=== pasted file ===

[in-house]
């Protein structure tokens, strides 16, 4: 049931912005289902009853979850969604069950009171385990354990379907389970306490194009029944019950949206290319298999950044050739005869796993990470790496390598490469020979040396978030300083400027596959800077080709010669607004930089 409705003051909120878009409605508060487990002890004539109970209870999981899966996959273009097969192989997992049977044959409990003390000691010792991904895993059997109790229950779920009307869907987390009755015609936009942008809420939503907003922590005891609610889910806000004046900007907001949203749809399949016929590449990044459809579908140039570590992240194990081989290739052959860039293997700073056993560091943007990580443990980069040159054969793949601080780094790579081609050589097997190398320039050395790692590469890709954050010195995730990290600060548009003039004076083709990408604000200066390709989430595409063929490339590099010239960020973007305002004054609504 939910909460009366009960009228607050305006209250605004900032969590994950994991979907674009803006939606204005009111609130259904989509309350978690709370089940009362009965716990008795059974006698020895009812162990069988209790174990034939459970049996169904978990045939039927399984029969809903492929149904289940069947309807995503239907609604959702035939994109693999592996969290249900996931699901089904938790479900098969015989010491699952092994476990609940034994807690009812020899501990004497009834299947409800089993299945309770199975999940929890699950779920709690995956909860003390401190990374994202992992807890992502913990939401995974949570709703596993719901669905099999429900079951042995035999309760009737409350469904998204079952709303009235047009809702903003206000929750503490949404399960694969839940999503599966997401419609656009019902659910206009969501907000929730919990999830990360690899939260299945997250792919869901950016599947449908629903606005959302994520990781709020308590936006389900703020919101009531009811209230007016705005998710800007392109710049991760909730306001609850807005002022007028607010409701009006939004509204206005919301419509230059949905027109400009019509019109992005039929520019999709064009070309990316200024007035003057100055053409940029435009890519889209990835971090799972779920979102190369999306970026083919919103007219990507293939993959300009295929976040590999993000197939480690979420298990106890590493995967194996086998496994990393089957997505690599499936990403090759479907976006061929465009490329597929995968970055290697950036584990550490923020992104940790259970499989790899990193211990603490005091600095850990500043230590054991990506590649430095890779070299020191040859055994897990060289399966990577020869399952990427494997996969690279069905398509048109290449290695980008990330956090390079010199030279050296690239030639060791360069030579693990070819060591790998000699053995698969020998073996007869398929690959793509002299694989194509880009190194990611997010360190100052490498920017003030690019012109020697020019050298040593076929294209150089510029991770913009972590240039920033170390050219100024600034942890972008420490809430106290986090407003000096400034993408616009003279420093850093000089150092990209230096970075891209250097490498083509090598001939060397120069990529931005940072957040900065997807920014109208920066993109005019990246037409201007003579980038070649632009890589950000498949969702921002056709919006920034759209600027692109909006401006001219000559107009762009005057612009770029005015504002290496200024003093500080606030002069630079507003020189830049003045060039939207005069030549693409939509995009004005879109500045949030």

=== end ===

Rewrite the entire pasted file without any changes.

[in-house]
């Protein structure tokens, strides 16, 4: 049931912005289902009853979850969604069950009171385990354990379907389970306490194009029944019950949206290319298999950044050739005869796993990470790496390598490469020979040396978030300083400027596959800077080709010669607004930089 409705003051909120878009409605508060487990002890004539109970209870999981899966996959273009097969192989997992049977044959409990003390000691010792991904895993059997109790229950779920009307869907987390009755015609936009942008809420939503907003922590005891609610889910806000004046900007907001949203749809399949016929590449990044459809579908140039570590992240194990081989290739052959860039293997700073056993560091943007990580443990980069040159054969793949601080780094790579081609050589097997190398320039050395790692590469890709954050010195995730990290600060548009003039004076083709990408604000200066390709989430595409063929490339590099010239960020973007305002004054609504 939910909460009366009960009228607050305006209250605004900032969590994950994991979907674009803006939606204005009111609130259904989509309350978690709370089940009362009965716990008795059974006698020895009812162990069988209790174990034939459970049996169904978990045939039927399984029969809903492929149904289940069947309807995503239907609604959702035939994109693999592996969290249900996931699901089904938790479900098969015989010491699952092994476990609940034994807690009812020899501990004497009834299947409800089993299945309770199975999940929890699950779920709690995956909860003390401190990374994202992992807890992502913990939401995974949570709703596993719901669905099999429900079951042995035999309760009737409350469904998204079952709303009235047009809702903003206000929750503490949404399960694969839940999503599966997401419609656009019902659910206009969501907000929730919990999830990360690899939260299945997250792919869901950016599947449908629903606005959302994520990781709020308590936006389900703020919101009531009811209230007016705005998710800007392109710049991760909730306001609850807005002022007028607010409701009006939004509204206005919301419509230059949905027109400009019509019109992005039929520019999709064009070309990316200024007035003057100055053409940029435009890519889209990835971090799972779920979102190369999306970026083919919103007219990507293939993959300009295929976040590999993000197939480690979420298990106890590493995967194996086998496994990393089957997505690599499936990403090759479907976006061929465009490329597929995968970055290697950036584990550490923020992104940790259970499989790899990193211990603490005091600095850990500043230590054991990506590649430095890779070299020191040859055994897990060289399966990577020869399952990427494997996969690279069905398509048109290449290695980008990330956090390079010199030279050296690239030639060791360069030579693990070819060591790998000699053995698969020998073996007869398929690959793509002299694989194509880009190194990611997010360190100052490498920017003030690019012109020697020019050298040593076929294209150089510029991770913009972590240039920033170390050219100024600034942890972008420490809430106290986090407003000096400034993408616009003279420093850093000089150092990209230096970075891209250097490498083509090598001939060397120069990529931005940072957040900065997807920014109208920066993109005019990246037409201007003579980038070649632009890589950000498949969702921002056709919006920034759209600027692109909006401006001219000559107009762009005057612009770029005015504002290496200024003093500080606030002069630079507003020189830049003045060039939207005069030549693409939509995009004005879109500045949030």